"The mystery of a missing girl, the magic of music, fractured families, friendship, and planet Earth at a critical turning point"
Interest Age Teen Reading Age 9
A true storyteller who writes across multiples genres for multiple ages, Marcus Sedgwick has done it again with Wrath – a thrilling, thought-provoking, timely novella about our connections to Earth, and each other.
Set against the backdrop of a lockdown “that seemed to go on for ever…when it seemed the whole world was holding its breath”, Cassie is having a tough time of it. Her wealthy parents run the Green Scotland charity, but don’t have much time for her, and she has a reputation for being “a bit different”. Cassie plays in a band with Fitz, the novel’s narrator, and confides in him that she can hear Earth breathing, making a “slow and deep” humming sound she believes is the Earth’s way of communicating distress.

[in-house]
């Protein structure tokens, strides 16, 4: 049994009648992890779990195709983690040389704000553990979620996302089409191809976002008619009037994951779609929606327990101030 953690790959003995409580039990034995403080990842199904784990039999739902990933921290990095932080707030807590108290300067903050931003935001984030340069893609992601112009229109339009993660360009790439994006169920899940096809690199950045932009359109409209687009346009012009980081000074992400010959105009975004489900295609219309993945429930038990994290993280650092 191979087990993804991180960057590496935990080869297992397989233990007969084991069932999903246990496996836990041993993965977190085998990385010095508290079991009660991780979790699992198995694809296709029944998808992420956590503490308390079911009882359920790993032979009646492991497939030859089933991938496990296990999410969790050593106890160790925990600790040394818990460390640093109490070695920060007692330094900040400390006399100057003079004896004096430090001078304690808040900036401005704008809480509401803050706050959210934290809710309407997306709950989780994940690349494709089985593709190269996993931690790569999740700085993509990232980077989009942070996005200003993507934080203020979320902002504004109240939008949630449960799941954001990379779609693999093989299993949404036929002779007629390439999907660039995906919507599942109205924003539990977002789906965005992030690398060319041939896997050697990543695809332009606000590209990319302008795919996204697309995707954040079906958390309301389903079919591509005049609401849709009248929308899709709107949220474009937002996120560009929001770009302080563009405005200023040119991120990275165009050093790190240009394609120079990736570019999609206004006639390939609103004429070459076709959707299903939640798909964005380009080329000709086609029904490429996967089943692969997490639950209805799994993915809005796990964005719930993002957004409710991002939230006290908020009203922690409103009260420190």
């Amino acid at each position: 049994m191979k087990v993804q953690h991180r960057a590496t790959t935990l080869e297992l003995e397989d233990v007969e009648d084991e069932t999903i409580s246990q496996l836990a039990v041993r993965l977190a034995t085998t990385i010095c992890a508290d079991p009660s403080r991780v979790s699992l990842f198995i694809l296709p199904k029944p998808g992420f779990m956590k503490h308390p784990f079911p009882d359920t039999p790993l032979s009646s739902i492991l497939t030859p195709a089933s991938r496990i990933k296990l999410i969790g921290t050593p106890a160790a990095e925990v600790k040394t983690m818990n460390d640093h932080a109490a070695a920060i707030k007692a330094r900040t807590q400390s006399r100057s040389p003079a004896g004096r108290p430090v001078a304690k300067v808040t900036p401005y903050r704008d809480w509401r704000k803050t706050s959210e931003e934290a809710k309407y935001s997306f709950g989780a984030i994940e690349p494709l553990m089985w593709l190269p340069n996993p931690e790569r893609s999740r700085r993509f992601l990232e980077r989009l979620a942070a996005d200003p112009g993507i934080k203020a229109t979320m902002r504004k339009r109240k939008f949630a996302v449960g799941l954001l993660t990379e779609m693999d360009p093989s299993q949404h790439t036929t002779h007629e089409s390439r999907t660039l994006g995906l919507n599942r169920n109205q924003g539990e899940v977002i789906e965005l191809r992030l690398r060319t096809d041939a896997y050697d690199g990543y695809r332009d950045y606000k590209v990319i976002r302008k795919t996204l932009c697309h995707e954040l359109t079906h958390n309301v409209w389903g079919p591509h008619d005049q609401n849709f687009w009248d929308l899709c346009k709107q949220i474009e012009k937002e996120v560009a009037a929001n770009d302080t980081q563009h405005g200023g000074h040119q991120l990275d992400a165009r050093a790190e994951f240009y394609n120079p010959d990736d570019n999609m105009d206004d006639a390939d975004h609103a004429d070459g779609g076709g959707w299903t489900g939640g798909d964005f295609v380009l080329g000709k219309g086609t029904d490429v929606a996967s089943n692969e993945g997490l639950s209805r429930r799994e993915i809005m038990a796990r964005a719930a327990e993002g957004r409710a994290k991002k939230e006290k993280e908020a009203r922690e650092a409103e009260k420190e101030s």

The relationship between Cassie and Fitz is evoked with much warmth and honesty — she feels he’s betrayed her, he’s anxious to put it right. Then, when Cassie vanishes, exactly as she said she would, it’s Fitz she asks to find her, and it’s Fitz who strives to figure out where she might be.
Significantly, at a pivotal point in the story, we learn that the word “wrath” comes from the Old Norse “hvarf”, which means “turning point” — exactly where we are with the future of our planet.
Infused with mystery and the hum of otherworldly music, and insightful on the effects of lockdown (how “we have lost the urge to go outside”), Wrath presents a poignantly original way of thinking about climate change, and how we relate to each other.